Significantly, the Committee has not failed to record its objection to the Health Ministry's action of allowing the World Health Organisation to inspect the three public sector vaccine units. Noting that this was not the Ministry's mandate, it points out that a similar request had been rejected earlier.
The final report recommends that the Union Government should consider making the three public sector units autonomous, and that a National Vaccine Security Advisory Board should be put in place to advise the manufacturing units. It finds that the suspension of licences to the vaccine units was “incorrect,” based on a “flawed appreciation” of the issue and following an “illegal procedure.”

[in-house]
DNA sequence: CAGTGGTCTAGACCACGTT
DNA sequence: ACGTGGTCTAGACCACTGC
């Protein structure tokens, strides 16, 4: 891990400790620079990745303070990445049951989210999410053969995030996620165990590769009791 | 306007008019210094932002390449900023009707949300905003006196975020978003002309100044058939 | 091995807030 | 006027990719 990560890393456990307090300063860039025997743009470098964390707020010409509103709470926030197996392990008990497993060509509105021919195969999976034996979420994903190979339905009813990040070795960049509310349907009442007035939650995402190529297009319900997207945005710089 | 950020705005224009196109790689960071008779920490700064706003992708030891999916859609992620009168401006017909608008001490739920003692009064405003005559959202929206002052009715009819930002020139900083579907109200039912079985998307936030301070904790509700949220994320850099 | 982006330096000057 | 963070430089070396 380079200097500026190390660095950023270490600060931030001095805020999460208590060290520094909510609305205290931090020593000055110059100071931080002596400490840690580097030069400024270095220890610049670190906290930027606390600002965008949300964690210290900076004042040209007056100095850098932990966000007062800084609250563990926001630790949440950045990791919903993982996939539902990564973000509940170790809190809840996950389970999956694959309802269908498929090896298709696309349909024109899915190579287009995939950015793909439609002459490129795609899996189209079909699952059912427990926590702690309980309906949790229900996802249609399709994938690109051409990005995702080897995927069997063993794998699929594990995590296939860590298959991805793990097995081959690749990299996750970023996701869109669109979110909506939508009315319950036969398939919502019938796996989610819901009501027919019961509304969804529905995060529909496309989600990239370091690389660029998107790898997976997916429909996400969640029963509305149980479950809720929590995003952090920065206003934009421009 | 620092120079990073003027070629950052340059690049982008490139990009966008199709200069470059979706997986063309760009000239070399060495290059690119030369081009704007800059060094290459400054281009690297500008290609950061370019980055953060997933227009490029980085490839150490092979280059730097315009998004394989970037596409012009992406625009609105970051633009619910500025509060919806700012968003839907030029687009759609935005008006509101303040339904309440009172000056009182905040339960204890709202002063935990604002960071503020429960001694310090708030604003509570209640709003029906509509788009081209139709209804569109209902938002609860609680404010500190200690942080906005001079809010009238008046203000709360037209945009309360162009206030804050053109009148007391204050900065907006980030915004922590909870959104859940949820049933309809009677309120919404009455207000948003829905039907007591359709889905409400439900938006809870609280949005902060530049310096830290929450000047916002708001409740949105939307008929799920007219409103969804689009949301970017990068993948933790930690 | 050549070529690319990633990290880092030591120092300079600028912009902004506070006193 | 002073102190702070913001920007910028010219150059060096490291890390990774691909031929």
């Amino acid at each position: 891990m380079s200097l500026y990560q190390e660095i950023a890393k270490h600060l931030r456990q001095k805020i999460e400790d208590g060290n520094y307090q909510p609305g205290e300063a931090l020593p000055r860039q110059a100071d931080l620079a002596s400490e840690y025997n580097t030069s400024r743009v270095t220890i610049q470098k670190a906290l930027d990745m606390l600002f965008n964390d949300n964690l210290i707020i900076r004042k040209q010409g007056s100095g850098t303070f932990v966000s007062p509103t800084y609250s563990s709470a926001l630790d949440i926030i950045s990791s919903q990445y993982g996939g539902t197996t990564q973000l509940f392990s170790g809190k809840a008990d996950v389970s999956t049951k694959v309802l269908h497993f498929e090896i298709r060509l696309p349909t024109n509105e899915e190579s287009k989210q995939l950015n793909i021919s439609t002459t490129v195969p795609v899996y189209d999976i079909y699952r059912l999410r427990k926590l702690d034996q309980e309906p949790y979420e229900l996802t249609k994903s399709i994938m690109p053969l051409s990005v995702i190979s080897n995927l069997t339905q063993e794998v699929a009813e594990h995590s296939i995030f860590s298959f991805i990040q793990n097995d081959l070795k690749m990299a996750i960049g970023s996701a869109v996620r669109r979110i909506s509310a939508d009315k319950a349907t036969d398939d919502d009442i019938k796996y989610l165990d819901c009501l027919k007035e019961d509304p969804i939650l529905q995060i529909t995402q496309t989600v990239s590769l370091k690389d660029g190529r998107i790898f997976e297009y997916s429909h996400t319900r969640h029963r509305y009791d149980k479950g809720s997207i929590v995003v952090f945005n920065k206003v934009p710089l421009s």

The Javid Chowdhuri Committee deserves praise for fulfilling its task of fixing responsibility for the Health Ministry's “flawed” moves affecting life-saving programmes designed for the benefit of the poor, particularly children. The press and broadcast media, which covered the subject in detail and on a fairly sustained basis, played a part in spotlighting the issues and having the damaging official decisions reversed. Several newspapers and magazines published good, well-substantiated articles to show the setback caused to the immunisation programme. Some of them pointed to how the vaccine fiasco led profit-hungry vested interests to make a mess of the public immunisation programme in recent years.
But there is no room for complacency about a job well done. Health deprivation is a huge challenge for rising India and the media have lots of hard work to do in terms of uncovering harsh realities on the ground and agenda building for public action.